Picking a Red Sox All-Star is a guessing game

BOSTON – Have the Red Sox become the Kansas City Royals and the Houston Astros? No, not this year’s versions of those teams. That would be a good thing. I mean the Royals and Astros of yore. The ones who could only get one player onto the All-Star team because it was mandatory that each team get a token representative.
Last year, the Red Sox sent two players to the All-Star Game, pitchers Jon Lester and Koji Uehara. Who should go this year?
And, yes, there’s a lot of time between now and the Summer Classic on July 14 in Cincinnati. Plenty of time for someone ? anyone ? to step up and prove he deserves to be the Red Sox representative. Heck, maybe even more than one player will do that.
The last time the Red Sox sent just one player was in 2012, when David Ortiz was the American League?s starting designated hitter. The 2012 Red Sox entered Memorial Day weekend with a record of 22-22, in last place in the AL East, 5 ? games behind the first-place Orioles. This year?s team entered Memorial Day weekend 19-22, in fourth place in the division, 3 ? games behind the first-place Rays.
For now, though, who should be the Sox All-Star? Here are five possibilities.
5. Dustin Pedroia? The second baseman is a four-time All-Star, most recently in 2013. He hit .301 with a .372 on-base percentage and .415 slugging percentage that season. This season those numbers are .280/.353/.415.
Always a fan favorite, Pedroia is likely to garner a good deal of votes. Last year he finished third in voting among AL second baseman, behind Robinson Cano and Ian Kinsler and just ahead of Jose Altuve, who finished the season as the major league leader in hits (225) and average (.341).
4. David Ortiz? Another fan favorite, Ortiz has been a near-perennial All-Star with trips to the Classic ever year from 2004 to 2013, except for 2009, when he hit just .238. He finished in second place last year, nearly a million votes behind Nelson Cruz.
Although he is having a very un-Ortiz-like season ? his .239 average is his lowest since 2009 ? he is still likely to get his share of votes.
3. Koji Uehara ?How many All-Star Games does the 40-year-old closer have left in him? How many saves does he have left in him? Uehara has been an All-Star just once in his seven-season MLB career ? last year as a follow-up to his lights-out 2013 campaign.
After starting the season on the disabled list, Uehara recorded a save in his first outing, April 14 against the Nationals. But, by April 25 he had given the Red Sox some degree of concern. He blew a save that day, giving up a triple and a home run in the 10th inning in Baltimore as the velocity on his fastball and splitter decreased. While his velocity remains down, he has rebounded since then, giving up just one run in his last nine appearances, spanning 8 2/3 innings, recording a win and seven saves.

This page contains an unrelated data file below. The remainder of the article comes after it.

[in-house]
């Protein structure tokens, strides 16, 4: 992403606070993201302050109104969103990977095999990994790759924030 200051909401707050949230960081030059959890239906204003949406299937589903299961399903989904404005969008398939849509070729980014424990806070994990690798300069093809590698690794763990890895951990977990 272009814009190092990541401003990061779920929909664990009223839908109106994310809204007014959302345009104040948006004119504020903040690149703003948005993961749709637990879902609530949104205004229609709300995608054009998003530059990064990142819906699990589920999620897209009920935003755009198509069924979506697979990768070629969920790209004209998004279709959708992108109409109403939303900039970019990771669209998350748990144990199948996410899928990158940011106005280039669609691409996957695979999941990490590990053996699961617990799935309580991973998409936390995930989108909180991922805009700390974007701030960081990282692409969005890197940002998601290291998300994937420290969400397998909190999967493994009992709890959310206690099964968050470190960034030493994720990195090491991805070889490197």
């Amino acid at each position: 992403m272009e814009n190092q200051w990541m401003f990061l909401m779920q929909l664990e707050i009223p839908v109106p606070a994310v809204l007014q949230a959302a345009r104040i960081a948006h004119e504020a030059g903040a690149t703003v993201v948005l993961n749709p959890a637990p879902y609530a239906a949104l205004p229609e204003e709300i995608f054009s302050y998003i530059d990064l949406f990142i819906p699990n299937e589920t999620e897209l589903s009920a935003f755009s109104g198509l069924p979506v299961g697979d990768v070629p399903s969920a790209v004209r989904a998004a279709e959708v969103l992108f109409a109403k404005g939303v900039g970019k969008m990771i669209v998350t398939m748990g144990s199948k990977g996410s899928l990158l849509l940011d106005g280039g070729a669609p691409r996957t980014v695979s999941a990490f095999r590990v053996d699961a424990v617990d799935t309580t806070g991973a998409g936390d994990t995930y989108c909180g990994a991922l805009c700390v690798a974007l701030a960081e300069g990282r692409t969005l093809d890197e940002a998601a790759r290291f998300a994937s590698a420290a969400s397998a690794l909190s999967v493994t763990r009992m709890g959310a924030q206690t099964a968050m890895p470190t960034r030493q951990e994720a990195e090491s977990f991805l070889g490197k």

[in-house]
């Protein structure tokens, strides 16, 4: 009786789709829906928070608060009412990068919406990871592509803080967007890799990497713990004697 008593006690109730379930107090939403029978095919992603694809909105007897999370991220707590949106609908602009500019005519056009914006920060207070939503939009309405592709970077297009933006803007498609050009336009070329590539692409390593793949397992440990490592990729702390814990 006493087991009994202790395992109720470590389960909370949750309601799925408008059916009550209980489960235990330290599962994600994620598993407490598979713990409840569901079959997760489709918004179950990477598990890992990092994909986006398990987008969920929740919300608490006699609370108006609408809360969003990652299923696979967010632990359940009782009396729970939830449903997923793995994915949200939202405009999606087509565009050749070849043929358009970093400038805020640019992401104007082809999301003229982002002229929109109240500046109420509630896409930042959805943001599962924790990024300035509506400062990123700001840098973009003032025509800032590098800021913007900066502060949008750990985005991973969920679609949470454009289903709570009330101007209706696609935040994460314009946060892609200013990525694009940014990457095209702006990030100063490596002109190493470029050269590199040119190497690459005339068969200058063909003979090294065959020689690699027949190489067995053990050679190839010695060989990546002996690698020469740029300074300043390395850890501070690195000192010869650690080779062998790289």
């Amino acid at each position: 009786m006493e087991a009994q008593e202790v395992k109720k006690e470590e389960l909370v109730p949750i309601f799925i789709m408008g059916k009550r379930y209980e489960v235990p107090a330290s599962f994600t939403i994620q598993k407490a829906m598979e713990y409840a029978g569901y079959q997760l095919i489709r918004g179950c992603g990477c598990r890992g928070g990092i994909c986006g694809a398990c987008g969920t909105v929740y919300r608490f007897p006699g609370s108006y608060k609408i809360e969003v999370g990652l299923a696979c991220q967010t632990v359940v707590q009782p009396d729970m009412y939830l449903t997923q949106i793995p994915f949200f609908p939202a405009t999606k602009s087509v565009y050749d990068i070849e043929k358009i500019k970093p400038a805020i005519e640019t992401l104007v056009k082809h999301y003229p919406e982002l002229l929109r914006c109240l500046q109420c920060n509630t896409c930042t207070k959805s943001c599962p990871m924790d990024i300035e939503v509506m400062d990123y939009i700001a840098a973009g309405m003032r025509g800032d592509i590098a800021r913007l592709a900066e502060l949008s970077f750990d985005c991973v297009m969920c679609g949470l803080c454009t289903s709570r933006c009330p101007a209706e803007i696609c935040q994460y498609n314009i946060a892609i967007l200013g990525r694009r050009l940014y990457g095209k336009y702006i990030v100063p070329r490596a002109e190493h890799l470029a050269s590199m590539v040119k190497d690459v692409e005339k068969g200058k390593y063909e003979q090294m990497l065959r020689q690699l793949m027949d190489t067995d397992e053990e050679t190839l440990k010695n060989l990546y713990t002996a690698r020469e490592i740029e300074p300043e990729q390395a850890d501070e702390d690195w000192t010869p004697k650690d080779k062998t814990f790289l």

2. Rick Porcello ?Before Friday?s game against the Angels at Fenway Park, Porcello would have been my pick. But after his latest outing ? a certifiable stinker, 4 1/3 innings, seven hits, seven runs, six earned, three walks, four strikeouts, one home run, one hit batter ? he forced his way down the list. Despite that, he remains the only Sox starting pitcher with a winning record at 4-3, while his ERA climbed from 4.26 to 5.07.
Before the game, the Sox had won his five previous starts, tying him with Detroit?s David Price for the longest active win streak in the AL. In his previous four starts since April 29, he was 3-0 with a 2.10 ERA, the sixth-best mark in the AL in that stretch. He was the only AL starter with three wins and an ERA that low in that time. (Plus his warm-up music is Bruce Springsteen?s “Badlands.” For that reason alone he would get my vote.)
1. Junichi Tazawa? It?s tough for middle relievers and set-up guys to get much ? if any ? recognition. But Tazawa has been the Sox? most consistent performer this season. He entered Friday?s game tied for the AL lead in appearances with 21, and leads Red Sox reli

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